The AHRQ PSNet Collection comprises an extensive selection of resources relevant to the patient safety community. These resources come in a variety of formats, including literature, research, tools, and Web sites. Resources are identified using the National Library of Medicine’s Medline database, various news and content aggregators, and the expertise of the AHRQ PSNet editorial and technical teams.
Usability concerns continue to affect the safe use of electronic health information systems. This commentary describes the role of vendors in improving usability, how regular testing can ensure safety, and the impact of organizational culture on the safe use of information technology over time.
Schwappach DLB, Pfeiffer Y. Patient Saf Surg. 2023;17:15.
Retained surgical items (RSIs) can lead to serious patient harm. Survey findings from 21 clinicians and stakeholders in Switzerland emphasized the importance of addressing production pressures, encouraging a culture of safety and teamwork, and implementation of effective counting procedures to reduce the incidence of retained surgical items.
Pfeiffer Y, Atkinson A, Maag J, et al. J Patient Saf. 2023;19:264-270.
Surgical site infections (SSI) are a common, but preventable, complication following surgery. This study sought to determine the association of commitment to, knowledge of, and social norms surrounding SSI prevention efforts and safety climate strength and level. Based on responses from nearly 2,800 operating room personnel in Sweden, only commitment and social norms were associated with safety climate level. None were associated with safety climate strength.
Heesen M, Steuer C, Wiedemeier P, et al. J Patient Saf. 2022;18:e1226-e1230.
Anesthesia medications prepared in the operating room are vulnerable to errors at all stages of medication administration, including preparation and dilution. In this study, anesthesiologists were asked to prepare the mixture of three drugs used for spinal anesthesia for cesarean section. Results show deviation from the expected concentration and variability between providers. The authors recommend all medications be prepared in the hospital pharmacy or purchased pre-mixed from the manufacturer to prevent these errors.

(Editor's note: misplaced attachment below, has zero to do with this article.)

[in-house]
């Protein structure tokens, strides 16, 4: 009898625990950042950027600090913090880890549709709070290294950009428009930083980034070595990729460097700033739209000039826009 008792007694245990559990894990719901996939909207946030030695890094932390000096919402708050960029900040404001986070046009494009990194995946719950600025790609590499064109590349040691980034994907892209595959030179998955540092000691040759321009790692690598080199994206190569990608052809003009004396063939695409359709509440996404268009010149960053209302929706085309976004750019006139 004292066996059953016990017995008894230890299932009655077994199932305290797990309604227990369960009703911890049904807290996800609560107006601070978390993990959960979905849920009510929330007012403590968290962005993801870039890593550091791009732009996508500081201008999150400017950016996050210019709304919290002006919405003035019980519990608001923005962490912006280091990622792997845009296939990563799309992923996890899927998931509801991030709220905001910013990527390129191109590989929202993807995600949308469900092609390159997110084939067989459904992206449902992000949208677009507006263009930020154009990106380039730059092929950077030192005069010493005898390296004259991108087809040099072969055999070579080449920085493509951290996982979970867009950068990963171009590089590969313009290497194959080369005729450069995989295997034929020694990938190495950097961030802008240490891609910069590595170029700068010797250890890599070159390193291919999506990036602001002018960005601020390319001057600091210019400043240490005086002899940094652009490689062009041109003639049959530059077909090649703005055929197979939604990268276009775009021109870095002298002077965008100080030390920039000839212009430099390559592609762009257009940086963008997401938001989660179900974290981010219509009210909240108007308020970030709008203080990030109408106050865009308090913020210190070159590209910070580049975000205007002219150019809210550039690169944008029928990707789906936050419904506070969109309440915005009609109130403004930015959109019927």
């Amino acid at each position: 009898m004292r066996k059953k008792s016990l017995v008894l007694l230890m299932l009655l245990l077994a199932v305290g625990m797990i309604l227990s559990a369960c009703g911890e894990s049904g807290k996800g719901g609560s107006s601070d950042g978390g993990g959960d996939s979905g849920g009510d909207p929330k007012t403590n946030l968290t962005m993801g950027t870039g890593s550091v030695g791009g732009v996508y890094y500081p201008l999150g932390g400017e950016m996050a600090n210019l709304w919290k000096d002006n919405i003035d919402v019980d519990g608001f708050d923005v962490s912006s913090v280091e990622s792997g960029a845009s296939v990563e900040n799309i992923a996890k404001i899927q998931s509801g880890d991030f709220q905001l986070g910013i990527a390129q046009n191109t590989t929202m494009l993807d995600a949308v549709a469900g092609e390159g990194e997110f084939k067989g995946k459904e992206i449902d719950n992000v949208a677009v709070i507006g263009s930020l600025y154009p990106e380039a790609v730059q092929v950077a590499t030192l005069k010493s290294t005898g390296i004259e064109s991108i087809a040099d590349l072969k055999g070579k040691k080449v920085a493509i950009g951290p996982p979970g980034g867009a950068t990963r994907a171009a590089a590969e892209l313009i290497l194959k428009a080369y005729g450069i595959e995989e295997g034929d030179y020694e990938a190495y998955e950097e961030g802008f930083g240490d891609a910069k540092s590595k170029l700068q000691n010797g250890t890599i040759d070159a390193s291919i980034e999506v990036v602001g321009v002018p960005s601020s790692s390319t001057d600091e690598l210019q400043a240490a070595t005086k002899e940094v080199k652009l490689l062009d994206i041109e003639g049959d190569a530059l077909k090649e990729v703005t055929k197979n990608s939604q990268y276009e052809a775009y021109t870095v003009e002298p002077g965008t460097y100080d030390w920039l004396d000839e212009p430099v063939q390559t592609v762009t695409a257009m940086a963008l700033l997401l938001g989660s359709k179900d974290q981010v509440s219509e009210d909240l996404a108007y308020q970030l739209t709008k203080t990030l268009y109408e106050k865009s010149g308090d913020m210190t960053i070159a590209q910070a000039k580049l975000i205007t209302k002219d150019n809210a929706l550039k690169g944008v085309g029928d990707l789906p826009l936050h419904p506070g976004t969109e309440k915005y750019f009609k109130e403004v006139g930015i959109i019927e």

Effective patient safety improvement efforts address safety threats at the individual, interpersonal, and organizational levels. This study characterizes safety measures described in incident reports from German outpatient care settings. Of the 243 preventative measures identified across 160 reports, 83% of preventative measures were classified by the research team as “weak,” meaning that they focus on influencing human behavior rather than on treating underlying problems (e.g., alerts, trainings, double checks).
Fridrich A, Imhof A, Staender S, et al. Int J Qual Health Care. 2022;34.
The World Health Organization (WHO) surgical safety checklist (SSC) can improve perioperative outcomes but implementation challenges persist. This study found that peer observation and immediate peer feedback improved SSC compliance and identified primary areas for future efforts to further improve compliance (i.e., reducing interruptions and improving sign outs).
Brühwiler LD, Niederhauser A, Fischer S, et al. BMJ Open. 2021;11:e054364.
Polypharmacy and potentially inappropriate medications continue to pose health risks in older adults. Using a Delphi approach, experts identified 85 minimal requirements for safe medication prescribing in nursing homes. The five key topics recommend structured, regular review and monitoring, interprofessional collaboration, and involving the resident.
Pfeiffer Y, Zimmermann C, Schwappach DLB. J Patient Saf. 2020;Publish Ahead of Print.
This study examined patient safety issues stemming from health information technology (HIT)-related information management hazards. The authors identified eleven thematic groups describing such hazards occurring at a systemic level, such as fragmentation of patient information, “information islands” (e.g., nurses and physicians have separate information sets despite the same HIT system), and inadequate information structures (e.g., no drug interaction warning integrated in the chemotherapy prescribing tool).